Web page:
This wealth of information can be helpful, but it is important to remember some basic Montessori principals as you search the Internet for Montessori work.
Tips for Educators: Adjusting Activities Found on the Internet for Montessori
1. Is the work beautiful? I recently saw a cutlery sorting activity that used a plastic tray and plastic cutlery. While this is a wonderful practical life activity, I couldn't help thinking how much more appealing it would have been had it used a wooden tray and real cutlery. It may have cost a bit more, but using real materials inspires children not only to frequent the materials but also to take time and care with them.
2. Does the work have real purpose? Spooning flour and pouring juice are excellent lessons in learning skills needed to be independent. But tonging wine corks? Tonging activities are worthwhile as they help the child develop fine motor skills. Many Montessori classrooms use tonging activities as part of their theme work, in fact. However, it is always valuable to the child to use materials, such as tongs, for their true purpose. I have never had to use tongs for wine corks, but I have used them with spaghetti, ice cubes, sugar cubes, and tossing a salad. When children see that activities have a real-life purpose, they are more apt to use them.
3. Does the work have a control of error? If a child has to come ask you to check their work, there is not a control of error. Matching cards can have either a master list or a color scheme on the back of the cards to indicate if the work is done correctly. Shelf work can have a key that the children can compare to their own work. Spilled water indicates that the child did not pour correctly, but he knows he can clean up the spill and try again. If the lid to the Binomial Cube does not fit, the child has not put the cubes back in their proper order and needs a different approach. The less a child needs the teacher, the higher his motivation is to continue working.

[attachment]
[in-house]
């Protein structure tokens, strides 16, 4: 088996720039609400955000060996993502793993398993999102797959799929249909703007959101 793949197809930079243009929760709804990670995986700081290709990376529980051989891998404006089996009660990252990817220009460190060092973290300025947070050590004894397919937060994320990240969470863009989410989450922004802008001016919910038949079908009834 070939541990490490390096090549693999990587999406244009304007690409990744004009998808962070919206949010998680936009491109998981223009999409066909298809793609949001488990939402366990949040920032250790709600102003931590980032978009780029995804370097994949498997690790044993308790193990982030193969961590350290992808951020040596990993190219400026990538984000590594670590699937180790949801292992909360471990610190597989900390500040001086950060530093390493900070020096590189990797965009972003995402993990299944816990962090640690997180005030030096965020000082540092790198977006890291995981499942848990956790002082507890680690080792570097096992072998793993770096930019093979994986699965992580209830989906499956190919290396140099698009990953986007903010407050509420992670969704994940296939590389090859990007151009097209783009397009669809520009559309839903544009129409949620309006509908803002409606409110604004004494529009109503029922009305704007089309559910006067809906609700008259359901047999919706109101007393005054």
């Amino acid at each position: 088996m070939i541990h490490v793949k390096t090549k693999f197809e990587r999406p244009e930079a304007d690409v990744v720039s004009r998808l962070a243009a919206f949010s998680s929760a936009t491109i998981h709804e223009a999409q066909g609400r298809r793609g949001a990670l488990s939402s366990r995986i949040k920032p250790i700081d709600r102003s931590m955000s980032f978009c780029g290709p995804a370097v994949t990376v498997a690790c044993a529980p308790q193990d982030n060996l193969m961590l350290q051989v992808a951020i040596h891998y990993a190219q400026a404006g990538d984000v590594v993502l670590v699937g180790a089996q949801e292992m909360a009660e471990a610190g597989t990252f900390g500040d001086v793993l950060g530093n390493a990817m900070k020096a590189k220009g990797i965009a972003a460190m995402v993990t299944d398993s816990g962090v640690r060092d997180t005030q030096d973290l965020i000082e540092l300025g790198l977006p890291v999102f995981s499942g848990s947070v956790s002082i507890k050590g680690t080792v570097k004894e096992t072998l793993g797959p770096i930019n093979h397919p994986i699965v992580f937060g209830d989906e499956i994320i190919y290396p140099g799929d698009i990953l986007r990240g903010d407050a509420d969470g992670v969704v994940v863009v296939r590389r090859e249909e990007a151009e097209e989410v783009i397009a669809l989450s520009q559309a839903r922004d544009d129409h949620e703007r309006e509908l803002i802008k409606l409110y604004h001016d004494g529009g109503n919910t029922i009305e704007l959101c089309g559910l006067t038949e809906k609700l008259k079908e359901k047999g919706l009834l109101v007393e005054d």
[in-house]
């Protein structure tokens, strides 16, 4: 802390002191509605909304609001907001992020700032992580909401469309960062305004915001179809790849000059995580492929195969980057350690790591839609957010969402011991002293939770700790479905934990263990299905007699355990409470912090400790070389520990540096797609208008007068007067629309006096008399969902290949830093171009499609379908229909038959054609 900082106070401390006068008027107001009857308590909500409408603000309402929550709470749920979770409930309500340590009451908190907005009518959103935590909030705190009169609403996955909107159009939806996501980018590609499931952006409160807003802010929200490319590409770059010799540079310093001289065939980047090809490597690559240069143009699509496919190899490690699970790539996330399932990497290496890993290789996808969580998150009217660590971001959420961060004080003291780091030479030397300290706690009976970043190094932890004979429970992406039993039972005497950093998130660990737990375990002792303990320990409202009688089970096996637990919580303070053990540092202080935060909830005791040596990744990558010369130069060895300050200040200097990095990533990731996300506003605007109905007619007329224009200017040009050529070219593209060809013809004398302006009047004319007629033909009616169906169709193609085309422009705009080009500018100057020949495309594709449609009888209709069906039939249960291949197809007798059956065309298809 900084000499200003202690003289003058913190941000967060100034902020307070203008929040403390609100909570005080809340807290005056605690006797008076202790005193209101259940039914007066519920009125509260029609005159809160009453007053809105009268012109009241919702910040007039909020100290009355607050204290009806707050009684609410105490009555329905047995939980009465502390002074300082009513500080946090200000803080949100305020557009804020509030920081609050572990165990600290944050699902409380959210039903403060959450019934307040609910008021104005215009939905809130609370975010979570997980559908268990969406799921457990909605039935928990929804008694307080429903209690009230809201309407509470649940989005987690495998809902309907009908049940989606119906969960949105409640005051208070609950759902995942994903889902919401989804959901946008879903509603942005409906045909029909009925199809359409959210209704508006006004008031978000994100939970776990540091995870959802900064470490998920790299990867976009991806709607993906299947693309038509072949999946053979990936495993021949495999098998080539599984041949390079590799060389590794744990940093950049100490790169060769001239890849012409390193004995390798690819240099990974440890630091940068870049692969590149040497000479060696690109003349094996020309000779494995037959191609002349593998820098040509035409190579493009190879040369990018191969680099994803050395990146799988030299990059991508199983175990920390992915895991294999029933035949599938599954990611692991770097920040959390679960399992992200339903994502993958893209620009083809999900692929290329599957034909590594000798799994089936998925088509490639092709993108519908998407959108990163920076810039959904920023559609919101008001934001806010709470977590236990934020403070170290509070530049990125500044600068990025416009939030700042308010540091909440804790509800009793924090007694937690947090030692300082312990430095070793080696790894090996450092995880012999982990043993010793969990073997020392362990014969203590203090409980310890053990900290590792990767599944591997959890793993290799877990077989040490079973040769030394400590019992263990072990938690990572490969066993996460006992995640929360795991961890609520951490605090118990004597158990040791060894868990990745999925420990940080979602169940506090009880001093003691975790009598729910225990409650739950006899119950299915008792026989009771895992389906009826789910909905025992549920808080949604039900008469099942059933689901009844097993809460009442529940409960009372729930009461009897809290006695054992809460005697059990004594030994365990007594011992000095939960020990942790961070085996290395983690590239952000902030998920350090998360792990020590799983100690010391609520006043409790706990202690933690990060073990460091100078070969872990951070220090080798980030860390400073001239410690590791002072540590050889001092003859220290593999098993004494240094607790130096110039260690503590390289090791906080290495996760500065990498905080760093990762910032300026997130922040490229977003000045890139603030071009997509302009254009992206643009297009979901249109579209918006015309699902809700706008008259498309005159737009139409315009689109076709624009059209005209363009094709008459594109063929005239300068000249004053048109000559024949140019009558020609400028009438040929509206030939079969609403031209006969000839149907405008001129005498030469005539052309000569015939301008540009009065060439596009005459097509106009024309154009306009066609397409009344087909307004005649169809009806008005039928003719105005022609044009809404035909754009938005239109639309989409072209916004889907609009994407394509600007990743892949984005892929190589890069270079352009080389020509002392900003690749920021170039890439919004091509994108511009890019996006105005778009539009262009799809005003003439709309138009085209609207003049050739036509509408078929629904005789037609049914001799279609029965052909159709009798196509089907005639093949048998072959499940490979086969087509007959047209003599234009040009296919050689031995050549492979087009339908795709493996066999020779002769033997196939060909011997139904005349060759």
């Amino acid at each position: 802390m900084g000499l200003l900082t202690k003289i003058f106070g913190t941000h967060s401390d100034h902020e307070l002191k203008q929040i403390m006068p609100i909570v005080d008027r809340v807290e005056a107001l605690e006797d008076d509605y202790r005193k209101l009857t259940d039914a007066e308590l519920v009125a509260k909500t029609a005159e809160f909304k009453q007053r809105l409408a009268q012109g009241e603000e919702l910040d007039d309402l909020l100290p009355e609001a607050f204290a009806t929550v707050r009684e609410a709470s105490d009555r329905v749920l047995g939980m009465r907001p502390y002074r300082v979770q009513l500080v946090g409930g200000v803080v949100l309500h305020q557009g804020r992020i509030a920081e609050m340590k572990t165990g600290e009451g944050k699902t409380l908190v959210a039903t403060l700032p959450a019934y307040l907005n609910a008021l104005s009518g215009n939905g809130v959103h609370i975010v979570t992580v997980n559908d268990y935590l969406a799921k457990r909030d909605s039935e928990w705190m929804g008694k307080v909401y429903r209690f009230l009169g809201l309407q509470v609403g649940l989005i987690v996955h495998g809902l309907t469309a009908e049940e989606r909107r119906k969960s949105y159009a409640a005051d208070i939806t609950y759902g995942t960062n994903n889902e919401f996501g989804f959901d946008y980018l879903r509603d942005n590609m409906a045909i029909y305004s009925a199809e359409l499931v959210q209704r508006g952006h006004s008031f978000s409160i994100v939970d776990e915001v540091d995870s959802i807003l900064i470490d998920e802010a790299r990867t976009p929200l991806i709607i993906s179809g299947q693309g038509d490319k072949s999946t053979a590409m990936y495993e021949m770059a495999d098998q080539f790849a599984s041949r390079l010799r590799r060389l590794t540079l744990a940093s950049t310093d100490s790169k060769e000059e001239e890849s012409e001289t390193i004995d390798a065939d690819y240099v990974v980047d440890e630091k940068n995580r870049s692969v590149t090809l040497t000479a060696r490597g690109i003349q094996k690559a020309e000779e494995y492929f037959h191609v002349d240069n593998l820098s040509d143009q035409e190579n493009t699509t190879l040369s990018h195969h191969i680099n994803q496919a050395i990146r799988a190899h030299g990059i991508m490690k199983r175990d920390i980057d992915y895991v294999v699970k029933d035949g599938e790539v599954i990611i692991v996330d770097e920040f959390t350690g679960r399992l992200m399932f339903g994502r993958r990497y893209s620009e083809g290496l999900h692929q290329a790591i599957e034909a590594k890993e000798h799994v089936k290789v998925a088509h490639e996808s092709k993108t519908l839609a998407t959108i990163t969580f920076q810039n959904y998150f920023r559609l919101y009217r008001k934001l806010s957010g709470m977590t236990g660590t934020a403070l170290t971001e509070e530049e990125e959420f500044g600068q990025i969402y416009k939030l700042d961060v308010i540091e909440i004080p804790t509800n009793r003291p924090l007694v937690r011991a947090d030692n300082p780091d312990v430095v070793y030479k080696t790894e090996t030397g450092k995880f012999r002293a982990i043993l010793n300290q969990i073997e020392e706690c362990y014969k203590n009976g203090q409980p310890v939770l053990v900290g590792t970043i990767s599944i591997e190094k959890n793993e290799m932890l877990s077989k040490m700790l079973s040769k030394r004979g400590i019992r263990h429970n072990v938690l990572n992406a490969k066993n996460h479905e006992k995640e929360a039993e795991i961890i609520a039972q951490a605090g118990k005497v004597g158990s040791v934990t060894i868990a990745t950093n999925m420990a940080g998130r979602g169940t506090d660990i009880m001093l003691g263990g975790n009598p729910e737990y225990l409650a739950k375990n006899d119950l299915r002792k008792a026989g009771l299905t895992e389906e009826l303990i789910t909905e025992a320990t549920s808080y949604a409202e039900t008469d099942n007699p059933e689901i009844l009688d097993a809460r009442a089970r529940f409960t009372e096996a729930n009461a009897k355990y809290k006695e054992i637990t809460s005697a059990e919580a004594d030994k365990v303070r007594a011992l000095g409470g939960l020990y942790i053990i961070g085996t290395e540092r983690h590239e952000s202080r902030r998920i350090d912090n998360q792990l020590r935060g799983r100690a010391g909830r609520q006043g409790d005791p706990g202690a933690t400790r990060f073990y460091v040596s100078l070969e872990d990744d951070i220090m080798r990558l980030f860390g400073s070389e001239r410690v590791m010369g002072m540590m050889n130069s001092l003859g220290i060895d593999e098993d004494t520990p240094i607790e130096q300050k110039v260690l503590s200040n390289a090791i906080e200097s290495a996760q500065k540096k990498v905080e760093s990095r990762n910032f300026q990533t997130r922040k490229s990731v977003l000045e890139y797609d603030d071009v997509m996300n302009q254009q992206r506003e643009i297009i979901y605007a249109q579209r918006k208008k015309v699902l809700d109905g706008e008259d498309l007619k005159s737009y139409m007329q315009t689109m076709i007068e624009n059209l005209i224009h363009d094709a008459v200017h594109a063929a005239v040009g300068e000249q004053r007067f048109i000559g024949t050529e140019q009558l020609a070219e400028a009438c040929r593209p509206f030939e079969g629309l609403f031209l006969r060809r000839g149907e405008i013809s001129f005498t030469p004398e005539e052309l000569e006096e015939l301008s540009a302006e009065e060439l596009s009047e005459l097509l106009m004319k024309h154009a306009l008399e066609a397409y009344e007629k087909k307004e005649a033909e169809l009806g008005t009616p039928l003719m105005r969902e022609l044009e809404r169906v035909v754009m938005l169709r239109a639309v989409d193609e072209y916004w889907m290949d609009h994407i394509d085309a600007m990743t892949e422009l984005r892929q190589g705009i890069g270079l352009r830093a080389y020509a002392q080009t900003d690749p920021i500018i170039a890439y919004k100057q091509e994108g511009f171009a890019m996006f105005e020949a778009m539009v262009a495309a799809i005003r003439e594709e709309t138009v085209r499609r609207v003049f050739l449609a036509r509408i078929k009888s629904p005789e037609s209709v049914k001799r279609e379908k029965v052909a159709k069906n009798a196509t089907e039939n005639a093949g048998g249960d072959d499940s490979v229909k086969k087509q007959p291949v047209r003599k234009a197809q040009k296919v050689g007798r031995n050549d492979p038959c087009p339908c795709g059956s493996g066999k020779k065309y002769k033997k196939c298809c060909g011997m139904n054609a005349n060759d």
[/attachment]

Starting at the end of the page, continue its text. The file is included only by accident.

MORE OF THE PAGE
4. Is the work culturally sensitive? A NAMC student from Lagos recently wrote me and said that our blog about doing community service in an assisted living facility would not work in Lagos, where entire generations live with and care for one another. She is completely right. Instead, she has her own culturally sensitive community awareness activities that include providing fresh water and food for new mothers in impoverished areas.
5. Does the work incorporate passive or active learning? Passive learning often involves worksheet type materials. Maybe it is a “Color the Continent of South America” worksheet. Is this really teaching the child about South America? Maybe it is only keeping the child occupied coloring. To make this an active activity, and thereby increase the child’s comprehension and retention, invite the child to remove the continent of South American from the Puzzle Map of the World and trace it on a piece of construction paper. In this case, the paper should be pink to match the color on the Puzzle Map of the World. Ask the child to use a paper puncher to perforate the paper, making tiny holes along the traced outline of the continent paper. The child can then glue the paper continent onto a large piece of blue construction paper. When completed, the child will have created a flat representation of the globe. By working actively instead of passively, the child learns the physical shape of the continent along with its relationship to other continents and oceans.
While the Internet a great tool, we should always remind ourselves of our purpose as Montessorians and create works that follow the teachings of Dr. Montessori.
© North American Montessori Center - originally posted in its entirety at Montessori Teacher Training on Friday, April 4, 2014.